Tuesday, August 26, 2014

Should the ECB Buy State Bonds and Encourage State Deficits?

In remarks at Jackson Hole, Wyoming, European Central Bank president Mario Draghi urged greater fiscal and monetary coordination to boost the E.U.’s economy. A ship cannot move along at full speed if all the sails are not coordinated so that each is poised at its optimal angle to the prevailing winds. So too, various policies in a political economy must all sail in the same direction for a full-sail recovery to really take off. Just as a sailing ship must avoid jagged pitfalls lurking in rocky waters, so too must policy makers; for it is all too easy in focusing on one point on the horizon to ignore or dismiss baleful downsides to the dominant policies.

At the foot of the Teton Mountains, there being no foothills, Draghi “called for explicit policy co-ordination between the [Eurozone’s] monetary guardian and [the states].”[1] Brandishing considerably less concern on inflation, he linked the ECB’s future purchases of state bonds (i.e., quantitative easing, or QE) to structural reforms, tax cuts, and more spending at the state level. 

At the time, E.U. law limited state budget deficits to 3% of gross domestic product. Pointing to the existing flexibility in that law, the central banker urged the state governors to “better address the weak recovery and to make room for the cost of needed structural reforms.”[2] I submit that the accent should be placed on the latter, as they would have more staying power. It is like the difference between consuming sugar (even in fruit) before running, and drinking a protein shake after lifting weights; both food elements are helpful, but only the protein becomes a part the body and can thus strengthen it for the future.

Quantitative easing can unfortunately impact an economy in both foreseen and unforeseen ways due to the intended artificially-low interest rates. The market-mechanism cannot but be distorted, with harsh byproducts free to silently ravage certain segments while others benefit without merit. The human brain is not so omniscient as to be able to fully anticipate and plug all the leaks that can arise from a systemic distortion in a macro-economy. That is to say, the system is so complex that a huge distortion using one macro policy tool can introduce significant systemic risk.

In the U.S., for example, low rates in the 1990s incentivized a housing bubble whose collapse in 2007 triggered the potentially catastrophic credit freeze and collapse of Lehman Brothers in September of 2008. The government bailout of GM, AIG, and Wall Street banks worsened the federal public debt. By 2014, that debt reached over $17 trillion. Meanwhile, the Federal Reserve printed money far exceeding the meager growth of GDP by buying bonds to artificially lower interest rates to prompt a recovery.

With interest rates low, money flooded into stocks. “The market is in effect rigged because of the [low] interest rate,” Charles Biderman said on CNBC as the summer of 2014 was coming to an end.[3] A grinding ethical fault-line ran between the stocks increasing at 25% a year and the wages and salaries increasing at a mere 3 percent. Moreover, the middle and lower economic classes would doubtless feel the brunt of a collapse of the stock market due to irrational fear should rates be raised to counter the inflation from too many dollars chasing too few goods.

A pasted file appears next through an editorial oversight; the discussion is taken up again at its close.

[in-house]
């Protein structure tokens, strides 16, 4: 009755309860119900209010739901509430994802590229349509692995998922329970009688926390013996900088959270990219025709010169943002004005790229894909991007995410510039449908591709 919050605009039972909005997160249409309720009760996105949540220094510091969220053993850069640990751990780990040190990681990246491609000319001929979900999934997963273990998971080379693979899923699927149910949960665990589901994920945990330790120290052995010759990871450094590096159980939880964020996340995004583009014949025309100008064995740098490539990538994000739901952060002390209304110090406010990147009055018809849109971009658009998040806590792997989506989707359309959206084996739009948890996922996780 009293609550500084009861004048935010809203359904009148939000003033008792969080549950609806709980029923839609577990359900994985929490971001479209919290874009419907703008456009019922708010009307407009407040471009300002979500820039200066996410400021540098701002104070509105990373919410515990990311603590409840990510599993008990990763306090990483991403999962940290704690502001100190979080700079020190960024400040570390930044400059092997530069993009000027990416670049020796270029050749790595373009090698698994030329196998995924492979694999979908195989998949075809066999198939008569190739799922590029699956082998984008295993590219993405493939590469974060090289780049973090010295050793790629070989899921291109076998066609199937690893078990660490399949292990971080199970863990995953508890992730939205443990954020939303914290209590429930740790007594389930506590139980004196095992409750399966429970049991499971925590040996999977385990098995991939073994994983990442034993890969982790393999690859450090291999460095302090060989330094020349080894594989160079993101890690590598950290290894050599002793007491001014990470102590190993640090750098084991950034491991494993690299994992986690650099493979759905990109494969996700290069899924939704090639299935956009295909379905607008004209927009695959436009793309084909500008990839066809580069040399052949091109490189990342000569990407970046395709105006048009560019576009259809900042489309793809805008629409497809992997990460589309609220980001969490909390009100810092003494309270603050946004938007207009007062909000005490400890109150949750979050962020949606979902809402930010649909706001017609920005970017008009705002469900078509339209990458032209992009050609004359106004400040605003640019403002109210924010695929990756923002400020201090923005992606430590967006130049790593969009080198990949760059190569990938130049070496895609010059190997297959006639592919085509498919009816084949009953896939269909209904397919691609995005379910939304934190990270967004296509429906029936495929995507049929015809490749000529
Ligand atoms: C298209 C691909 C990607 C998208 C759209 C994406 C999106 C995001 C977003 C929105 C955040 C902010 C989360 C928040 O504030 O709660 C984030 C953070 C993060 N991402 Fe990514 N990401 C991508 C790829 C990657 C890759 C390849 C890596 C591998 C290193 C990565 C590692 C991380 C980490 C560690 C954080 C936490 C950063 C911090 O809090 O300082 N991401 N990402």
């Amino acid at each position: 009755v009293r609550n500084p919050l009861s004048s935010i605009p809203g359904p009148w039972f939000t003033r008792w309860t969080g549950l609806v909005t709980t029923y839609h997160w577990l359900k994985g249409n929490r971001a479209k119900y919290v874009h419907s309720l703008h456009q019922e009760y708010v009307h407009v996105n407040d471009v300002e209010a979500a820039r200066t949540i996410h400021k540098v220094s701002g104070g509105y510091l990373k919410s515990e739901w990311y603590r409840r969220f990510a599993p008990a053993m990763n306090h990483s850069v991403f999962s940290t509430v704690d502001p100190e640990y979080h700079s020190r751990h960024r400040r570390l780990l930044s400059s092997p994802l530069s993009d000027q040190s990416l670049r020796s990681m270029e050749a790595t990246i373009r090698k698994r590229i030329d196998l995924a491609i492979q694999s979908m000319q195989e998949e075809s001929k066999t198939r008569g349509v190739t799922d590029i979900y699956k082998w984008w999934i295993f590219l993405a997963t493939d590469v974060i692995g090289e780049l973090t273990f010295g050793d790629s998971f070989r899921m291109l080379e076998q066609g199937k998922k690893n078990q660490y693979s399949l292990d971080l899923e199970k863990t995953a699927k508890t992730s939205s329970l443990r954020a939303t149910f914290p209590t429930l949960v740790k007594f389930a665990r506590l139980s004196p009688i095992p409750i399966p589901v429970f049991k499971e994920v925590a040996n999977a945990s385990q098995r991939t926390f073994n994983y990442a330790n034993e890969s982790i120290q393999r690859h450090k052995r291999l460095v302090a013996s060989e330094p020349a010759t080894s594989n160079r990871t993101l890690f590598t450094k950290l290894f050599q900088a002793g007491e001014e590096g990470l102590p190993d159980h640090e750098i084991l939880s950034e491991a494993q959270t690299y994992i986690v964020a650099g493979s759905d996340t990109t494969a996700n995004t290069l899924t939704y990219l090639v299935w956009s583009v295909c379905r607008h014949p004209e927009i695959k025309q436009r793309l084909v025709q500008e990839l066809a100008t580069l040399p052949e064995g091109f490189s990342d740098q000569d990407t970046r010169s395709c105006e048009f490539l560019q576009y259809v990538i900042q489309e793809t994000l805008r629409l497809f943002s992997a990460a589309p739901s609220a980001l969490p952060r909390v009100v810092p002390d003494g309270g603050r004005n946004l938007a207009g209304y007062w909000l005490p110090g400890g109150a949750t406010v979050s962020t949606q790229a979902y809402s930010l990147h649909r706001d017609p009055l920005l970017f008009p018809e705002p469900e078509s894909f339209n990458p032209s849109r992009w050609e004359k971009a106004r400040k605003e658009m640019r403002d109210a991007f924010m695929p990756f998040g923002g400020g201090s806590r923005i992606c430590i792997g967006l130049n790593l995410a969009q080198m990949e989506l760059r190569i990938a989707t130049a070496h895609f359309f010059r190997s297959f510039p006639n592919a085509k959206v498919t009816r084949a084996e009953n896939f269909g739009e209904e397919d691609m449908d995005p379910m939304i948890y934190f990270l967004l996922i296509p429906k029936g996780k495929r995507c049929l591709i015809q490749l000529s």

With borrowing money being so cheap at the low rates, government officials did not feel the normal market pressure to hem in the deficits. Corporate managements could borrow money cheaply to acquire or merge with other companies without being perhaps as discerning of the degree of compatibility and synergy as would be the case under naturally determined interest rates. In 2014 through August, more than $2 trillion in mergers and acquisitions were announced—an increase of 70 percent over the same period the year before.[4] While managers, stockholders, and lawyers make out like bandits on the deals, subordinate employees are left out of the largess and may even lose their jobs as the price of synergy.

As dark as the underside of quantitative easing is in pushing rates abnormally low, the most potentially harmful byproduct of Draghi’s plan concerns his intent to encourage the E.U.’s state governments to make greater use of the “existing flexibility” already in the federal law limiting state budget deficits to 3% of annual economic output. Even large states such as France and Germany had had trouble keeping within the law; states such as Greece, Spain, and even Italy carried so much debt that the systemic risk of default became a problem not just for the E.U., but for the global financial system as well. To encourage flexibility might be like giving money to an alcoholic standing outside a liquor store. The last thing state legislators need to hear is additional flexibility to tax less and spend more can be found in the fine print.

As an alternative, Draghi could have emphasized that the ECB would focus on assisting states with structural reforms both by lending its expertise and finding the right monetary incentives that would not distort the financial market in potentially unforeseen ways. Sticking to old ways is not necessarily the best route to getting structural changes capable of ushering in new ways.

1. Claire Jones, Peter Spiegel, and Robin Harding, “Draghi Softens Tone on Austerity,” The Financial Times, August 22, 2014.
2. Ibid.
3. Charles Biderman, CNBC TV, August 28, 2104.
4. Trish Regan, “Has Fed Jumped the Shark?” USA Today, August 26, 2014.